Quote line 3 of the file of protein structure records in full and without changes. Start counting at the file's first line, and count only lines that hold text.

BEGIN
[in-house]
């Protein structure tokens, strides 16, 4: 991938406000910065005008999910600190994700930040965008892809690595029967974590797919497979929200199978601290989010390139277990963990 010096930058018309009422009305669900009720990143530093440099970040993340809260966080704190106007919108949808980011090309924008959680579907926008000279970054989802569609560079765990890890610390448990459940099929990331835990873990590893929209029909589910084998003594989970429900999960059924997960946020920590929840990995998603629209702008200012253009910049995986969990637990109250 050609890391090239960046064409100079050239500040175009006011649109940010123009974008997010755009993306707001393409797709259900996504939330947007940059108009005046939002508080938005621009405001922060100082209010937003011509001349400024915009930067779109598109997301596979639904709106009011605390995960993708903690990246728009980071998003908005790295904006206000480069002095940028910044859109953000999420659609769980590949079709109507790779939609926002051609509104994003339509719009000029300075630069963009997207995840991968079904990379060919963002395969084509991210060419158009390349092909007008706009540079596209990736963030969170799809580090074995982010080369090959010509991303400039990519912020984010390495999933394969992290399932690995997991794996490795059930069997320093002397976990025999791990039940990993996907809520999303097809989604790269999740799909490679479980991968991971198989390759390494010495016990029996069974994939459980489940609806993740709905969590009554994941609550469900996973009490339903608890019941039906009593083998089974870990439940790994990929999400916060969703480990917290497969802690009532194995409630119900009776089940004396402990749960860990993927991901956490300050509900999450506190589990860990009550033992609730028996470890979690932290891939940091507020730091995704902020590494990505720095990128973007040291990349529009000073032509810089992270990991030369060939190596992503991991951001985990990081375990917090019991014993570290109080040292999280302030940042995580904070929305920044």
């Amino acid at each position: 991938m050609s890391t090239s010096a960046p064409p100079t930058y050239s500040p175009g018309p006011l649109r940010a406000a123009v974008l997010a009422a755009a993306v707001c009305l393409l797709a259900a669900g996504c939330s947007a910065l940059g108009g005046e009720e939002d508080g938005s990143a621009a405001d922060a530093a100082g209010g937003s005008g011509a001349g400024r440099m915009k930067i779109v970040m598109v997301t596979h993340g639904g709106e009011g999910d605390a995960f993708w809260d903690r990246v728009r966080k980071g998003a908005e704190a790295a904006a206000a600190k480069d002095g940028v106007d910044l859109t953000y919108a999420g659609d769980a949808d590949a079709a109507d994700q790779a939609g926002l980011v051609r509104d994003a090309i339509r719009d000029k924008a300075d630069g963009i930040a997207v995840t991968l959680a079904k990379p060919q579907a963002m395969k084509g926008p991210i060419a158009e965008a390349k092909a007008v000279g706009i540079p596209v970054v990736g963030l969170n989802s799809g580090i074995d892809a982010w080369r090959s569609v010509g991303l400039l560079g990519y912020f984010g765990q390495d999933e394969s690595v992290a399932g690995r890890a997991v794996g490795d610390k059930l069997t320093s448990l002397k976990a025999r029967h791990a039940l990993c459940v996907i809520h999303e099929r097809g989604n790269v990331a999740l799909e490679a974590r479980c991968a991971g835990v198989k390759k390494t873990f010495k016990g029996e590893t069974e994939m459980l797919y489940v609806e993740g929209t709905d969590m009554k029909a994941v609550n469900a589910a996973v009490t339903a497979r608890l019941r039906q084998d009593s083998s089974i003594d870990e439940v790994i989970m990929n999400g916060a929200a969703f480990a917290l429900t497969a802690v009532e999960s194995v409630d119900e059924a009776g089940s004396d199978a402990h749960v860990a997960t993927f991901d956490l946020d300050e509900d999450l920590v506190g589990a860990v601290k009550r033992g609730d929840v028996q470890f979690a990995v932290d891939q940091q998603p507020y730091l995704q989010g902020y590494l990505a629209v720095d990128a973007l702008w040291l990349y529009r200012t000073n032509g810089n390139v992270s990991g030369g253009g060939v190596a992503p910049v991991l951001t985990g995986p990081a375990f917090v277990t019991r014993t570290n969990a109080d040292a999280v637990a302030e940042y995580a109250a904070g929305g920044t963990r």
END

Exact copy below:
């Amino acid at each position: 991938m050609s890391t090239s010096a960046p064409p100079t930058y050239s500040p175009g018309p006011l649109r940010a406000a123009v974008l997010a009422a755009a993306v707001c009305l393409l797709a259900a669900g996504c939330s947007a910065l940059g108009g005046e009720e939002d508080g938005s990143a621009a405001d922060a530093a100082g209010g937003s005008g011509a001349g400024r440099m915009k930067i779109v970040m598109v997301t596979h993340g639904g709106e009011g999910d605390a995960f993708w809260d903690r990246v728009r966080k980071g998003a908005e704190a790295a904006a206000a600190k480069d002095g940028v106007d910044l859109t953000y919108a999420g659609d769980a949808d590949a079709a109507d994700q790779a939609g926002l980011v051609r509104d994003a090309i339509r719009d000029k924008a300075d630069g963009i930040a997207v995840t991968l959680a079904k990379p060919q579907a963002m395969k084509g926008p991210i060419a158009e965008a390349k092909a007008v000279g706009i540079p596209v970054v990736g963030l969170n989802s799809g580090i074995d892809a982010w080369r090959s569609v010509g991303l400039l560079g990519y912020f984010g765990q390495d999933e394969s690595v992290a399932g690995r890890a997991v794996g490795d610390k059930l069997t320093s448990l002397k976990a025999r029967h791990a039940l990993c459940v996907i809520h999303e099929r097809g989604n790269v990331a999740l799909e490679a974590r479980c991968a991971g835990v198989k390759k390494t873990f010495k016990g029996e590893t069974e994939m459980l797919y489940v609806e993740g929209t709905d969590m009554k029909a994941v609550n469900a589910a996973v009490t339903a497979r608890l019941r039906q084998d009593s083998s089974i003594d870990e439940v790994i989970m990929n999400g916060a929200a969703f480990a917290l429900t497969a802690v009532e999960s194995v409630d119900e059924a009776g089940s004396d199978a402990h749960v860990a997960t993927f991901d956490l946020d300050e509900d999450l920590v506190g589990a860990v601290k009550r033992g609730d929840v028996q470890f979690a990995v932290d891939q940091q998603p507020y730091l995704q989010g902020y590494l990505a629209v720095d990128a973007l702008w040291l990349y529009r200012t000073n032509g810089n390139v992270s990991g030369g253009g060939v190596a992503p910049v991991l951001t985990g995986p990081a375990f917090v277990t019991r014993t570290n969990a109080d040292a999280v637990a302030e940042y995580a109250a904070g929305g920044t963990r």